Rolling Out, Female Leaders Support ‘The Prom Experience’

Karon Clark of Cease Fire and her high school teens strike a pose with their favorite throwback issue, Lady Rihanna, before selecting their free prom dresses.

Think Royally, a non-profit organization founded to improve the well-being and self-esteem of women, and Aspirations of Life, a youth organization that mentors and provides access to counseling, collaborated to bring The Prom Experience to fruition.

Forty-eight high school students throughout the Chicago area submitted 500-word essays about why they should receive The Prom Experience, a luxurious beauty and self-esteem enhancing event, complete with new prom dresses and shoes. The event, held at the art gallery of husband-and-wife team James and Dawj Sangster, also included free makeovers, style tips, self-esteem talks and catered breakfast and lunch.

Rolling out and a host of local businesses also donated dresses, shoes, goods and services to the cause.

Karon Clark  of CeaseFire, an organization that strives to deter gang violence, says the event was especially significant to the teen students. “We have girls that are struggling in high-risk communities and, now, we can assist them to make this experience dynamic, and that’s what we’re trying to do.”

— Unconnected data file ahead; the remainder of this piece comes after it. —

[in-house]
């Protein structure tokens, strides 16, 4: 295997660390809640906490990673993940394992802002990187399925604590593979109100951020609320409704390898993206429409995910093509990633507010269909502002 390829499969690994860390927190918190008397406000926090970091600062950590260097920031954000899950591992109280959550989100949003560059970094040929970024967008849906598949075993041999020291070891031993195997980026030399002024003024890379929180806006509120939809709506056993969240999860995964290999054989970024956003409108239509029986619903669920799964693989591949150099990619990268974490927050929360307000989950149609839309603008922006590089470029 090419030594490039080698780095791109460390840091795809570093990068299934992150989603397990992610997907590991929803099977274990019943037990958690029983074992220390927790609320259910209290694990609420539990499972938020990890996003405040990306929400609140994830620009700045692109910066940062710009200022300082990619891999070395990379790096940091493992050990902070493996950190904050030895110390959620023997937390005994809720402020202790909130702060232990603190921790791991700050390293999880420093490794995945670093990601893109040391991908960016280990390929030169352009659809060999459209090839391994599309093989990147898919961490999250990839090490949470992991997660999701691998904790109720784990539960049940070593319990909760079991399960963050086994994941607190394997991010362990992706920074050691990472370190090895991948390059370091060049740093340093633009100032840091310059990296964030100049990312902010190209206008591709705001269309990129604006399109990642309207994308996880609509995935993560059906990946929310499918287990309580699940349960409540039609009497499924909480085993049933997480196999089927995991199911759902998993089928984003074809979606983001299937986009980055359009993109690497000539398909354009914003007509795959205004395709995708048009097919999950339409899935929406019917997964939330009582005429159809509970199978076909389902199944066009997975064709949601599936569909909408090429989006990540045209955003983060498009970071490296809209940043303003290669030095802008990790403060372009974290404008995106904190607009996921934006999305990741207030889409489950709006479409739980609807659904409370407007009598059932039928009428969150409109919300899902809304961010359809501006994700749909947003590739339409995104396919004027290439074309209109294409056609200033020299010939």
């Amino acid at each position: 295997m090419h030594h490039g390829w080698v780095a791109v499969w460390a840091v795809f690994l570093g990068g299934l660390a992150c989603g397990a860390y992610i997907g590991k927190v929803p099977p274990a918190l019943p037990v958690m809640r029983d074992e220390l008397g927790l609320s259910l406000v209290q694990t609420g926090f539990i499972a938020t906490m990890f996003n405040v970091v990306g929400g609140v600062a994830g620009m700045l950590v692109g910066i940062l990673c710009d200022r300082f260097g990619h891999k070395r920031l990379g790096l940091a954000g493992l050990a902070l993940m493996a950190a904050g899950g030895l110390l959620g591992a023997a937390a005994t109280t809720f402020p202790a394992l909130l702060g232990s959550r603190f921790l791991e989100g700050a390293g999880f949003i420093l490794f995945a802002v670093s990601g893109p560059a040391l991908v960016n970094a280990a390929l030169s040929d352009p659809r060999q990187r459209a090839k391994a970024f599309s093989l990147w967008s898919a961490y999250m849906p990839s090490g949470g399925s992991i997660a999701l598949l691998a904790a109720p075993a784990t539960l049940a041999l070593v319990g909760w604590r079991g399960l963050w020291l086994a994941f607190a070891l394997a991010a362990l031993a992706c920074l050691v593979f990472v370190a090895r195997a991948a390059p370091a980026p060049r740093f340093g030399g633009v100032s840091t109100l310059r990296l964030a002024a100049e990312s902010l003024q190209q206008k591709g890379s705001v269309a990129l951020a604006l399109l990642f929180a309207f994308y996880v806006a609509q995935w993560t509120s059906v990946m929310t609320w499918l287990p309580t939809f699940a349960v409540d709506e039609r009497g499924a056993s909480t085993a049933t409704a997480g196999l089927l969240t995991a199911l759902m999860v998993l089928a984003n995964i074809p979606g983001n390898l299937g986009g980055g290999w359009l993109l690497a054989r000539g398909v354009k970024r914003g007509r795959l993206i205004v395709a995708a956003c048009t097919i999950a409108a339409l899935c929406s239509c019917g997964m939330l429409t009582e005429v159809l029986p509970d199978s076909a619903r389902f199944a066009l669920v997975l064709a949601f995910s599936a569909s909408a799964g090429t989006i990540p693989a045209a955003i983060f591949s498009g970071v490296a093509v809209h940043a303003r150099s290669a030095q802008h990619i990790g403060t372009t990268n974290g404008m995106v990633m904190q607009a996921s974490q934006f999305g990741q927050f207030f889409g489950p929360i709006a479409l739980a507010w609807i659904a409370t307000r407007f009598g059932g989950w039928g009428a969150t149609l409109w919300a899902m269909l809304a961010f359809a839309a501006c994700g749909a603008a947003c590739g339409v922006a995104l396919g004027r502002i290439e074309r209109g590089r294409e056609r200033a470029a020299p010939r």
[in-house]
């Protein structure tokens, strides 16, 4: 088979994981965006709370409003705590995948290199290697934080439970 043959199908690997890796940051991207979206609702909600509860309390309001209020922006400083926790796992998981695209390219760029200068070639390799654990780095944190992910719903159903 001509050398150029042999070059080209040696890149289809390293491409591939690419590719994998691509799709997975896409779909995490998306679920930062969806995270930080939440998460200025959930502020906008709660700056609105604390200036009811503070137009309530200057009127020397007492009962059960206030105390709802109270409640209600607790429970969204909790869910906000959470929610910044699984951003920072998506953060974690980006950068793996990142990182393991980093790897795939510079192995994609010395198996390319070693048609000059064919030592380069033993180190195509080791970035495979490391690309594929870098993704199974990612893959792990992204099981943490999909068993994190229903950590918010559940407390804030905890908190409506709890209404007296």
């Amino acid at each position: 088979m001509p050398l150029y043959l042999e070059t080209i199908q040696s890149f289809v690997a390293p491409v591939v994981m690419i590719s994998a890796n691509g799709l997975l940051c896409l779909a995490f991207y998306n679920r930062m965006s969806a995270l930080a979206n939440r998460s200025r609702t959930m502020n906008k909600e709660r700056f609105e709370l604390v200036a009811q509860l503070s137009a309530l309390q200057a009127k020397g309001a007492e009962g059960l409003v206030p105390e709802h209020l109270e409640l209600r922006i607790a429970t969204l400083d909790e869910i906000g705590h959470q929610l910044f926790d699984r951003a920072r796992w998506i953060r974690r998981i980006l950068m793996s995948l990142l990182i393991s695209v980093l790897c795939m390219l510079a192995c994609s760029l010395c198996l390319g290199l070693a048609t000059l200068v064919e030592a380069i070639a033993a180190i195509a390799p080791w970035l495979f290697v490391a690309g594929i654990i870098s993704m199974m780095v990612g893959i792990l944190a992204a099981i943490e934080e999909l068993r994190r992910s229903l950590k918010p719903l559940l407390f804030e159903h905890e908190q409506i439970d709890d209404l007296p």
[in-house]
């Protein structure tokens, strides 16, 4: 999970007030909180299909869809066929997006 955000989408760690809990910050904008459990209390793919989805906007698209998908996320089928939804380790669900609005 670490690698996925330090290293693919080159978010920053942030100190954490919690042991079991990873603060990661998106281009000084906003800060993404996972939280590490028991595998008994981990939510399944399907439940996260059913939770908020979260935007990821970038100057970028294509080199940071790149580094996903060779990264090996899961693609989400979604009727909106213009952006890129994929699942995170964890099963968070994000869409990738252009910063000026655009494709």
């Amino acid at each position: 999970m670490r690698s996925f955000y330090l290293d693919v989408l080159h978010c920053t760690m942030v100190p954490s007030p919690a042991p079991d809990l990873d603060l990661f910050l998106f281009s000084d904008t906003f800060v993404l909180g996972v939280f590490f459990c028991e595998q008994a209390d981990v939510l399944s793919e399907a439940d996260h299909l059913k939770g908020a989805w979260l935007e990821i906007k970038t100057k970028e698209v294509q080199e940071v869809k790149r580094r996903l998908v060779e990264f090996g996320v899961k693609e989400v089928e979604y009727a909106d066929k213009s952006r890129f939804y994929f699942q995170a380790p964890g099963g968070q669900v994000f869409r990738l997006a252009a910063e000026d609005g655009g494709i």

Anita Williams of The Eyes Have It Makeup Artistry and Design donated goods and services to make the 48 students glamorous. “This prom season the bright colors are fuchsia, teal and purple. Those are the colors that really pop today,” Williams explains as she applies make up to Dericka, a Julian High School student.

Kim Ross, program manager for Options for Youth at Orr Academy, a teen parent program located within the high school, brought 12 teen mothers along.

“[This event] is real important because we want to celebrate them … for staying in school and becoming viable citizens and moving along with their lives,” Ross explains. “Prom is a big celebration, and the expense is enormous. The event alone costs $125, so now we can take out this piece of it [prom dress and shoes], and it’s great.”

Makeovers were just the beginning of the good things that were to come. Beauty queen Roshonda Payne, Miss Black Illinois 1996, led a from-the-heart talk about her struggles with self-esteem, and she challenged the teens to think beyond the negative portrayals that they see on television.

“We all have goals,” Payne of The Savvy Sistah, told the audience. “When you turn on the television, they are telling you the vision of what African American women are like, and it’s not true. So today, we’re going to stomp down that negative stigma of what they think African American women are like. When you walk out of this door today, your job is to empower another young woman.”

Photos by Zondra Hughes

Zondra Hughes

Deputy Editor, Rolling Out



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